Eclampsia is a life-threatening condition that can occur during pregnancy or in the early period after the birth. It could be considered as a complication of other condition that is known as preeclampsia.


Eclampsia is usually preceded by the so-called preeclampsia. The exact causes are unclear. We assume that the condition is related to a failure of the placenta. This failure leads to formation of many substances that damage the blood vessels in several organs. Blood vessel damage can lead to ischemia and reduced permeability of blood vessel walls may cause blood leakage into surrounding tissues. The body is especially sensitive to decreased blood flow to brain and signs of its disorders are referred to as eclampsia.


Disorders of the cerebral blood flow manifest as recurring headache and dizziness that may be accompanied with nausea and vomiting. The major symptoms of eclampsia are muscle spasms that can gradually progress to a state resembling a severe epileptic seizure. These seizures may recur and they may be fatal without proper treatment.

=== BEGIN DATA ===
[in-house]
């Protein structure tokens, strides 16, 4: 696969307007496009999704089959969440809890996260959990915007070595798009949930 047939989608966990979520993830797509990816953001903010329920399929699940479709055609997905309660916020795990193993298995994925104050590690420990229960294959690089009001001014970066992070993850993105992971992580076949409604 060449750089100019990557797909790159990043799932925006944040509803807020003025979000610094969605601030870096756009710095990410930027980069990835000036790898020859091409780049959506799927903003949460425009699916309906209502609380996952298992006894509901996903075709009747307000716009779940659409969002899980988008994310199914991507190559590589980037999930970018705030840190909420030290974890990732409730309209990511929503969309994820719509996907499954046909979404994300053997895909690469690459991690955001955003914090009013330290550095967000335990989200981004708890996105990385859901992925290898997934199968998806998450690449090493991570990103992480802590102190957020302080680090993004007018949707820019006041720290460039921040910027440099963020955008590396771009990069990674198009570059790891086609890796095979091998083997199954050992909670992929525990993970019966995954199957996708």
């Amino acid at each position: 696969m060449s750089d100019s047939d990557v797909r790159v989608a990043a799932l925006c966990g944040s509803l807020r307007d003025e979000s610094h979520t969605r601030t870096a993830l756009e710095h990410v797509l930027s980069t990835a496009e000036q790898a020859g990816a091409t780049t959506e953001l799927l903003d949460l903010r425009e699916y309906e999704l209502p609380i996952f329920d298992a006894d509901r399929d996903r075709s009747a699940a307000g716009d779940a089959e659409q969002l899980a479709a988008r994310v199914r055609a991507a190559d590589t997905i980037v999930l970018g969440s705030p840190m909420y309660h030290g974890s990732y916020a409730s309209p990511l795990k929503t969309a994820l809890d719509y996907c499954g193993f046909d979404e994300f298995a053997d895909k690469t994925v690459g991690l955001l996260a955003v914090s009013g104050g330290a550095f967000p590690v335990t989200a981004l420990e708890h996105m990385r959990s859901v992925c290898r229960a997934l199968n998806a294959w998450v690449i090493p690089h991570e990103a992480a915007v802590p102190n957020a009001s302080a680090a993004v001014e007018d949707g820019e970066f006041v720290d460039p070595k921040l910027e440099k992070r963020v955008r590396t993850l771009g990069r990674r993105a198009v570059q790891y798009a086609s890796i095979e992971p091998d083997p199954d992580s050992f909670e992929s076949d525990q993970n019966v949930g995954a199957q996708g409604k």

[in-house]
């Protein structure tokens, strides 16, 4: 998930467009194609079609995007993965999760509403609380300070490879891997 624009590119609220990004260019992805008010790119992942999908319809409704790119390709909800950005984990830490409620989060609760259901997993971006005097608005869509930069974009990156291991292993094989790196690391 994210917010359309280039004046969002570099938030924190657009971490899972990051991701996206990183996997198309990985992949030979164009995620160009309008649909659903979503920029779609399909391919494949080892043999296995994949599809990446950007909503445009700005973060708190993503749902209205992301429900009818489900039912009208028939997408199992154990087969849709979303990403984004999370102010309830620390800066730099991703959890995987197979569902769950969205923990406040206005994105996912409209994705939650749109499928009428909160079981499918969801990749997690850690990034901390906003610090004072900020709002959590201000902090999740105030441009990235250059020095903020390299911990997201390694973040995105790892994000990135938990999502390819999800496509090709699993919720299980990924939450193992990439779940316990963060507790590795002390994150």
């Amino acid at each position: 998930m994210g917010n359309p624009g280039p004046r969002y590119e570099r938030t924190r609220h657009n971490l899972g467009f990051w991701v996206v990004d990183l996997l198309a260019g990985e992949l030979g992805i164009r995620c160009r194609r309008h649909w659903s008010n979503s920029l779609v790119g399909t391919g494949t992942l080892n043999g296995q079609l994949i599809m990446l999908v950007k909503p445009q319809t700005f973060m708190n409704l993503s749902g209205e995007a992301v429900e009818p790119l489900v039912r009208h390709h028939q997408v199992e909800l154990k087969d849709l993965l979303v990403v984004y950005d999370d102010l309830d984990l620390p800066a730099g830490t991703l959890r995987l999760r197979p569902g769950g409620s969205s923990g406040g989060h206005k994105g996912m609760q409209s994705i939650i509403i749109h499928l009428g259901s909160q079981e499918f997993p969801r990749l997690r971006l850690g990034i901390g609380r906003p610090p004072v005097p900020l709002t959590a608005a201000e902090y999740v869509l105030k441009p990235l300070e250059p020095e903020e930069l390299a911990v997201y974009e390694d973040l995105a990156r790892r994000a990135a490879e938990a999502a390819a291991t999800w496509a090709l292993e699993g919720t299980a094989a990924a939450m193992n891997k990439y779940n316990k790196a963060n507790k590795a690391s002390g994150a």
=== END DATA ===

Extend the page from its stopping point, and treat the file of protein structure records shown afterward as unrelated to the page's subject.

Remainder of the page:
The treatment must be rapid and comprehensive. The cooperation of a gynecologist and intensive care physicians is necessary. A pregnant woman suffering from eclampsia should be hospitalized in an inpatient department, monitored and treated with antispasmodic drugs. Oxygen intake must be ensured, in severe cases with unconsciousness, tracheal intubation is needed. As the condition is usually accompanied with elevated blood pressure, antihypertensive drugs may be administered. The only truly effective method is, however, only an immediate termination of pregnancy no matter the viability of the fetus. It is a lifesaving procedure for the mother.

Jiri Stefanek, MD  Author of texts: Jiri Stefanek, MD
 Sources: basic text sources